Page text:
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Rebuilding Place in the Urban Space

"A community’s physical form, rather than its land uses, is its most intrinsic and enduring characteristic." [Katz, EPA] This blog focuses on place and placemaking and all that makes it work--historic preservation, urban design, transportation, asset-based community development, arts & cultural development, commercial district revitalization, tourism & destination development, and quality of life advocacy--along with doses of civic engagement and good governance watchdogging.

Friday, May 12, 2017

US National Tourism Week: a perspective from New Zealand

My NZ e-correspondent comments on the recent blog post on DC tourism issues:

Your recent entry on your website refers to:
The lack of information center will be DCs biggest downfall for tourism , given the large number of sights and attractions are in the region.
New Zealand i-site in Fiordland.

Are US tourist information centers under any sort of governing body? All licensed tourist info centres in NZ are under the "i - site "umbrella," which is a bit like KOA branding of campsites . There is a set level of standards to be maintained

i - sites can book domestic travel anywhere in NZ by any mode ( air , bus , ferry ) has information on ALL types of accommodation in their region -- budget backpackers to ultra luxury, and communicate with each other to make bookings in other parts of NZ .

Some of the better i-sites include internet access, cafes , DoC information (the Dept. of Conservation administers National Parks and wildlife conservation), sells topo maps and videos, sells postage stamps, has a gift shop with quality souvenirs ..... all in a one stop shop.  Even some of the smaller towns in NZ ( with population of 3,000) have good i--sites -- it's not just the big players.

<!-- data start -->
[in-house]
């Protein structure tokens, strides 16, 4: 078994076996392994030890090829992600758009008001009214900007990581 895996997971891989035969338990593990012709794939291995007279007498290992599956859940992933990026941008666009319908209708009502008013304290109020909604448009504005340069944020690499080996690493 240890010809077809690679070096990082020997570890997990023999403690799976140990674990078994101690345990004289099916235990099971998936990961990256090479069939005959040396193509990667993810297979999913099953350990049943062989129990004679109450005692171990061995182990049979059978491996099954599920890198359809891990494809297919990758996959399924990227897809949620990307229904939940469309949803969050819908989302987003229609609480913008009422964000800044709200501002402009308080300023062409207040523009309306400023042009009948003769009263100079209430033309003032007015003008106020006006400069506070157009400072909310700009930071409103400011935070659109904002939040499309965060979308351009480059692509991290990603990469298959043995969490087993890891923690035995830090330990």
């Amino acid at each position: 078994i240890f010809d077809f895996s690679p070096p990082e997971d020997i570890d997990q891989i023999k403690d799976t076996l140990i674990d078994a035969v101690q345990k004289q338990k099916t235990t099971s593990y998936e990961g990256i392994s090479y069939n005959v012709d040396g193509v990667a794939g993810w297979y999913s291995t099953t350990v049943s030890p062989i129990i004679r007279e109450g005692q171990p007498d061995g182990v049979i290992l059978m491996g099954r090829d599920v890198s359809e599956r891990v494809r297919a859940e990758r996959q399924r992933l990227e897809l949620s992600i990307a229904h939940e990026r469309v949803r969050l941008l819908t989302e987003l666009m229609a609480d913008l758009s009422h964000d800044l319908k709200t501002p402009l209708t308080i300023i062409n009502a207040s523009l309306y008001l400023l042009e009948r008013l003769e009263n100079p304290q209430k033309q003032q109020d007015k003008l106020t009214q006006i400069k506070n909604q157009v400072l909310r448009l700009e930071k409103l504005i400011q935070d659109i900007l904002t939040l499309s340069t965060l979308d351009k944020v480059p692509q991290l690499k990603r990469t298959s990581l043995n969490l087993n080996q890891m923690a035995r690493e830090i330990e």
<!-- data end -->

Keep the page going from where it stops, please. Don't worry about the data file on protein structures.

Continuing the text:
My response:
wrt info centers, here we're bigger country-wise and because conservatives for decades don't like funding federal "economic development," tourism promotion is primarily a state activity. That being said, most states do a very good job supporting "welcome" or visitors centers across their states, although they may or may not do accommodations reservations.

DC is an exception for a major city in that it does such a poor job, and this is complemented by the very parochial approach of the federal agencies. And DC extends its poor job by not extending information to area visitors centers located outside of the city but in the metropolitan area.

I missed out once on buying ephemera off ebay when there was a c. 1930s or 1940s photo of a federal "information center" in DC, but somehow I missed the deadline to bid and could never find another one.  I need to track it down.

With the federal agencies, fwiw, the problem isn't limited to DC.  It's the same for federal parks and lands and rec. centers across the country. They won't provide "local" information on site. Yet, they do economic impact studies every year about the economic impact of these facilities on local economies. It would be much greater if they would bend on this particular element.

the poor job of NPS marketing is why Utah stepped in to do its own campaign. It's so successful that they are overwhelming the facilities...
On what we might call "public diplomacy" and projecting the image of the US to "foreigners":


The following is a NZ perspective, which may or may not be widely known ( I suspect not)) by Americans.